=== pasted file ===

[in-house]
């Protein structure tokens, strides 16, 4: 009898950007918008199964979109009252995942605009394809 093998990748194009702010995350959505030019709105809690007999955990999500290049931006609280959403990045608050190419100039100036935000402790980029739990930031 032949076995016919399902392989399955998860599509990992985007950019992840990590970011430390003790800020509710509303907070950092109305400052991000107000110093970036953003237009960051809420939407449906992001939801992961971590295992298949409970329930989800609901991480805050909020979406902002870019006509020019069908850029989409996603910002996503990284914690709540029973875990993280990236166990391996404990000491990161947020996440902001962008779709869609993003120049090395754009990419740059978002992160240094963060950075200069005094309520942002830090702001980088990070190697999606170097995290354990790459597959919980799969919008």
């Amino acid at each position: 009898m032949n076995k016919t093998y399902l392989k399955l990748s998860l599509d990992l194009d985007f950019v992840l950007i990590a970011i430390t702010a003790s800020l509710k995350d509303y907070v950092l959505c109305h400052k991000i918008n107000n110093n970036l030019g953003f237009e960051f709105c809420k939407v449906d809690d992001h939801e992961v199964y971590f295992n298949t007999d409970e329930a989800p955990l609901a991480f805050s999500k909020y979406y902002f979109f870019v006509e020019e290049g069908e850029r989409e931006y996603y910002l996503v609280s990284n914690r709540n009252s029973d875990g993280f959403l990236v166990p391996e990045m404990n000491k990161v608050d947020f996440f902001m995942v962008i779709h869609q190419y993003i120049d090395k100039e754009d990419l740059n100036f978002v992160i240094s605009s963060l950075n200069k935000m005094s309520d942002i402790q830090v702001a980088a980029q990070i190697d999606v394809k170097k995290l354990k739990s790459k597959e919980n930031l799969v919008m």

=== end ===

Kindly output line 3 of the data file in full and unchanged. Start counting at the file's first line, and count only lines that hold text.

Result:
């Amino acid at each position: 009898m032949n076995k016919t093998y399902l392989k399955l990748s998860l599509d990992l194009d985007f950019v992840l950007i990590a970011i430390t702010a003790s800020l509710k995350d509303y907070v950092l959505c109305h400052k991000i918008n107000n110093n970036l030019g953003f237009e960051f709105c809420k939407v449906d809690d992001h939801e992961v199964y971590f295992n298949t007999d409970e329930a989800p955990l609901a991480f805050s999500k909020y979406y902002f979109f870019v006509e020019e290049g069908e850029r989409e931006y996603y910002l996503v609280s990284n914690r709540n009252s029973d875990g993280f959403l990236v166990p391996e990045m404990n000491k990161v608050d947020f996440f902001m995942v962008i779709h869609q190419y993003i120049d090395k100039e754009d990419l740059n100036f978002v992160i240094s605009s963060l950075n200069k935000m005094s309520d942002i402790q830090v702001a980088a980029q990070i190697d999606v394809k170097k995290l354990k739990s790459k597959e919980n930031l799969v919008m």